How Long Can a Workers Comp Claim Stay Open?

How long a workers comp claim can stay open depends on your state’s workers comp laws, the benefits you’re receiving, and your workers’ comp insurance policy. This can range anywhere from a few months to infinity. But in general, your workers’ comp claim will end once you agree to a settlement.

In Florida, for instance, the Statute of Limitations for workers comp claims is one year if you are injured on or after January 1, 1994. This means that your claim will be closed a year after the date of your last medical treatment or compensation payment.

However, it’s not uncommon for employers to say that your claim is already closed even if it isn’t. Or that you won’t receive anymore benefits if you’ve already claimed workers comp.

As you will learn later, this isn’t exactly true. There are instances where you can file for additional benefits even after receiving workers compensation.

Unfortunately, many injured workers tend to fall for this. They abandon their claim thus missing out on benefits that they’re legally entitled to.

To help you avoid falling prey to this too, we put together this guide to give you a comprehensive answer on how long can a workers comp claim stay open.

When Should You File a Workers Comp Claim?

You should file a workers comp claim as soon as you can or as soon as you’ve known your injury or illness was caused by work. That’s because most states have a set time limit on reporting work-related injuries.

In Florida, you only have 30 days from the date of the accident to report your injury. Failure to do so can lead your claim to get denied.

However, according to Florida’s Statute of Limitations, you have up to 2 years to file a petition for benefits. This starts from the date you knew or should have known that the injury or illness is work-related.

 

Workers Comp Time Limits

First off, workers’ compensation benefits come in different types. Each with different time limits. So to determine how long your claim can stay open, we need to look at the time limits of each benefit.

Wage Loss Benefits

For the purposes of calculating wage loss compensation, work-related disabilities are classified into four:

  • permanent total disability
  • permanent partial disability
  • temporary total disability
  • temporary partial disability

How long you can receive wage loss benefits will depend on whether your disability is permanent or temporary.

As the name suggests, permanent disabilities usually entitle you to wage loss benefits until your retirement or death. While wage loss compensation for temporary disabilities usually lasts a few weeks or a couple of years depending on your injury.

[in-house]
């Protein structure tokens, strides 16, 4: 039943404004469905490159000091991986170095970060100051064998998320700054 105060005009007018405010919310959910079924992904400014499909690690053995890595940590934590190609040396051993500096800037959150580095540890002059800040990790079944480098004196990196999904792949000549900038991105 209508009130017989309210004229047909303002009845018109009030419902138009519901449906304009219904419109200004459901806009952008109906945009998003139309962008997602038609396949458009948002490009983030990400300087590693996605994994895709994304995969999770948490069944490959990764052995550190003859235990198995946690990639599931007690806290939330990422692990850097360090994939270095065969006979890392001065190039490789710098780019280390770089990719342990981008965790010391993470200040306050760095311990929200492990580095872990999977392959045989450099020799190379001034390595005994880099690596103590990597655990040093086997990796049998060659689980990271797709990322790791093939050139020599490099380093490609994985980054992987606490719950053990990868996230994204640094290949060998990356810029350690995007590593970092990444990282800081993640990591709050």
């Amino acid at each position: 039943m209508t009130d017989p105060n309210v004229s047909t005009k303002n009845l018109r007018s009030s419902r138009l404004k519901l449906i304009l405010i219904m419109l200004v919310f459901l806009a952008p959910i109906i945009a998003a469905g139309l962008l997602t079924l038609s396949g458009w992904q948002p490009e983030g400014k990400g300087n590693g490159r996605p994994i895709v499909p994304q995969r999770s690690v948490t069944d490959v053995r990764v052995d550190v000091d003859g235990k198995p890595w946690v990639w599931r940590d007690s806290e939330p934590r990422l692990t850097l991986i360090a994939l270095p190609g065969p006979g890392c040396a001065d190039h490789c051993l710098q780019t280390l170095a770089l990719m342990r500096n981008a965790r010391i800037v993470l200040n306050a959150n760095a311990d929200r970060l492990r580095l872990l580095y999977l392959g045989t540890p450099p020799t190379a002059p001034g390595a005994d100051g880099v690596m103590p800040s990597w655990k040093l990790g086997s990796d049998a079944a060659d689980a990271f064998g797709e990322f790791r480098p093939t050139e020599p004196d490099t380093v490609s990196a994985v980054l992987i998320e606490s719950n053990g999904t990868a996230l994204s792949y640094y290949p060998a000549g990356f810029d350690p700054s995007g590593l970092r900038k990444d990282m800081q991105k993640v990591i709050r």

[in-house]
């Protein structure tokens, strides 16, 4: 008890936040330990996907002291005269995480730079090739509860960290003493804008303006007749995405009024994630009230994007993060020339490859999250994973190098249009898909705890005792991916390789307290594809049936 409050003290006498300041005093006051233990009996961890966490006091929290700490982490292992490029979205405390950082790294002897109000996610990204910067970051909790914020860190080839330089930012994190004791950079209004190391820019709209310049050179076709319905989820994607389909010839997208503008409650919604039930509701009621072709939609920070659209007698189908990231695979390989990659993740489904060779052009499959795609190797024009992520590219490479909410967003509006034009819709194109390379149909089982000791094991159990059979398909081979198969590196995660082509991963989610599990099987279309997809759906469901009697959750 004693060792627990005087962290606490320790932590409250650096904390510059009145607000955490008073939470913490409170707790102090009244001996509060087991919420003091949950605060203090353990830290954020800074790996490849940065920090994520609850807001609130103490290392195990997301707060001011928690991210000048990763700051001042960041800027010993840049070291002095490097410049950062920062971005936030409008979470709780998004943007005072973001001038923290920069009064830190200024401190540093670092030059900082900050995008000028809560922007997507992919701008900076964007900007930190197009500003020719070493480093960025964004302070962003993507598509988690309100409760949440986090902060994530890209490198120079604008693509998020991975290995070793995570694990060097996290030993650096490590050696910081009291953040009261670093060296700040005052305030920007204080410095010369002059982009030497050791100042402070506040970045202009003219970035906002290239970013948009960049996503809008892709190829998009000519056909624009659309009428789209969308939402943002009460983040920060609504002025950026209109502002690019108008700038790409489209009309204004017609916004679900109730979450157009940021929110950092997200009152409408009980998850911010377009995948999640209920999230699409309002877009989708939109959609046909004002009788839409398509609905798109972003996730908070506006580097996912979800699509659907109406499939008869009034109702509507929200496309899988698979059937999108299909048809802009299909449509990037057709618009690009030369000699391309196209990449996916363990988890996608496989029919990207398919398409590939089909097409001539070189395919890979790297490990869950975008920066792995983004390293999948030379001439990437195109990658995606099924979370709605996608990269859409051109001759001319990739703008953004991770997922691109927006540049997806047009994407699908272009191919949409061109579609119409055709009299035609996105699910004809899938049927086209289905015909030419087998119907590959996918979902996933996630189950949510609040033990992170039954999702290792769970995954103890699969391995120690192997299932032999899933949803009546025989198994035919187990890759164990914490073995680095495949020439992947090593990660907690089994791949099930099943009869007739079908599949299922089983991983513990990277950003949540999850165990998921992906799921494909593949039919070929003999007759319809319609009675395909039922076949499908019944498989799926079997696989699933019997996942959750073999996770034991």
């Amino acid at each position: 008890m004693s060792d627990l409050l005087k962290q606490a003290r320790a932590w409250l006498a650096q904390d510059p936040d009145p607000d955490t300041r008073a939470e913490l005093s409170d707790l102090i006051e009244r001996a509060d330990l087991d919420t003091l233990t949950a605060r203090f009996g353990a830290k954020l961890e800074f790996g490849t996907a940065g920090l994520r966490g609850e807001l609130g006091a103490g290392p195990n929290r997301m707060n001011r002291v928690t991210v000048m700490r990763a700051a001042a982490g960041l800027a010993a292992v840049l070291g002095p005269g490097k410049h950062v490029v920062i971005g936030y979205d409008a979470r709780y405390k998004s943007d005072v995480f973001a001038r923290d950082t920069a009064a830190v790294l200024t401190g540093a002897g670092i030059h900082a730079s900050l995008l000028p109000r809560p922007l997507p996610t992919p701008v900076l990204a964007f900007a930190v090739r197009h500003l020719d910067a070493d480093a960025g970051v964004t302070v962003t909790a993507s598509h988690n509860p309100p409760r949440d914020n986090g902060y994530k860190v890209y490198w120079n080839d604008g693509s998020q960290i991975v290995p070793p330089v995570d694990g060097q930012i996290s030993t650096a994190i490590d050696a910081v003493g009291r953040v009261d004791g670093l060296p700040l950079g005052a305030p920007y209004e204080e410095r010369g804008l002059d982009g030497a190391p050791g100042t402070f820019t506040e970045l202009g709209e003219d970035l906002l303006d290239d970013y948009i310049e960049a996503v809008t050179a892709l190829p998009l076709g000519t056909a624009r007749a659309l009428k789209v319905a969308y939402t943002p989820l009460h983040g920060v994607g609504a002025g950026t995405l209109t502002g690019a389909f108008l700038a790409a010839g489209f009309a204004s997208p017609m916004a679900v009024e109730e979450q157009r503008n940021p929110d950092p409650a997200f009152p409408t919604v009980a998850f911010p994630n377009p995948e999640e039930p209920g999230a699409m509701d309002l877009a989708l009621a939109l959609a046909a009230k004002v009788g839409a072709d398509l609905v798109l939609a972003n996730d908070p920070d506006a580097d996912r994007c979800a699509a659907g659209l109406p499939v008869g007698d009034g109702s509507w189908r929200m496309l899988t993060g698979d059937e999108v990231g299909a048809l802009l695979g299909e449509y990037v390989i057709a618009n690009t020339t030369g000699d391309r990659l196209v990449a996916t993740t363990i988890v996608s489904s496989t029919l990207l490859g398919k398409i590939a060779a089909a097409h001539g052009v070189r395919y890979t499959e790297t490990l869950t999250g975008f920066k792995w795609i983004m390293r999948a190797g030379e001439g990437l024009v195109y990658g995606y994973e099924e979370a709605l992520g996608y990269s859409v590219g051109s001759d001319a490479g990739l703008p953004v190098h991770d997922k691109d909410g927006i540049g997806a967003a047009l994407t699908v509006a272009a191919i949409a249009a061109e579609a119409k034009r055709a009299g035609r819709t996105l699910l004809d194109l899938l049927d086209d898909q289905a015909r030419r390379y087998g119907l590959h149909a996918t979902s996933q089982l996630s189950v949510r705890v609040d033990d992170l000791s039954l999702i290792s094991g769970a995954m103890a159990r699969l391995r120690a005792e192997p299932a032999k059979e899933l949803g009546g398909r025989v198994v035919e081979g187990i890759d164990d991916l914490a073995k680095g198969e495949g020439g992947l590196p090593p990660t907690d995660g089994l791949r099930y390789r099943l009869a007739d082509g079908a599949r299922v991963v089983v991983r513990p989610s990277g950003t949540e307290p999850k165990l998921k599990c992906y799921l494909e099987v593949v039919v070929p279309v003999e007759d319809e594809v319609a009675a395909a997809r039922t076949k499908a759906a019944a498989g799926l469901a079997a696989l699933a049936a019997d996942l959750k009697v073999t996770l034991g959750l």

In Florida, workers comp for temporary disabilities can last until you reach Maximum medical improvement.  But if you reach maximum medical improvement (MMI) or go back to work before that, your wage loss benefits will stop.

Permanent total disability benefits may also stop if you got employed again or your insurance carrier can prove that you are physically capable of working within a 50-mile radius from your home.

Medical Benefits

In most states, the workers comp law requires your employer or insurance provider to pay for all workers comp-related medical bills. This includes surgeries, prescriptions, therapies, and any other necessary medical treatments.

Florida law specifically states that:

“the employer shall furnish to the employee such medically necessary remedial treatment, care, and attendance for such period as the nature of the injury or the process of recovery may require.”

In layman’s terms, this says that your employer should pay for medical costs for as long as necessary for you to recover. If you need to take medications on a permanent basis, your employer should also pay for those prescriptions.

Exceptions to the Statute of Limitations

As mentioned, the Statute of Limitations in Florida states that:

  • the Petition for Benefits must be filed within two years after you’ve known or should have known of the injury
  • a workers comp claim will only remain open for a year after the date of the last medical benefit or you receive compensation benefits. 

However, there are exceptions to this rule. This includes:

  • If the injured worker is mentally incompetent.
  • If the claimant is not old enough to represent themselves in legal proceedings.
  • If the employer or insurance provider lied to or mislead the injured worker.
  • If there is doubt as to the employer-employee relationship of both parties. In this case, the limitations period will only begin to run once the employer-employee relationship is proven.
  • If the employer or insurance carrier has failed to inform the injured worker of their rights.

If you’re not sure until when your workers comp claim will stay open, it’s high time to consult an experienced workers compensation lawyer like Victor Malca.

VICTOR MALCA – Florida Workers Compensation & Social Security Disability Attorney

Victor Malca P.A. has over 27 years of litigation experience in Workers Compensation and Social Security Disability lawsuits. His experience and continued success when fighting for his clients puts him among the most trusted workers’ compensation attorney’s in Florida. He specializes in representing injured workers on compensation benefit cases and disabled individuals claiming lost social security disability benefits.

Book a free consultation today. Our unwavering advocacy for employee rights and privileges are recognized by our past clients across South Florida.

About The Author

Judy Ponio is a writer and editor for the Victor Malca Law P.A. website and blog. She enjoys helping people in need with questions about social security disability and workers compensation law. She has a passion for helping those in need and the elderly with accurate legal information that can make a positive difference in their lives.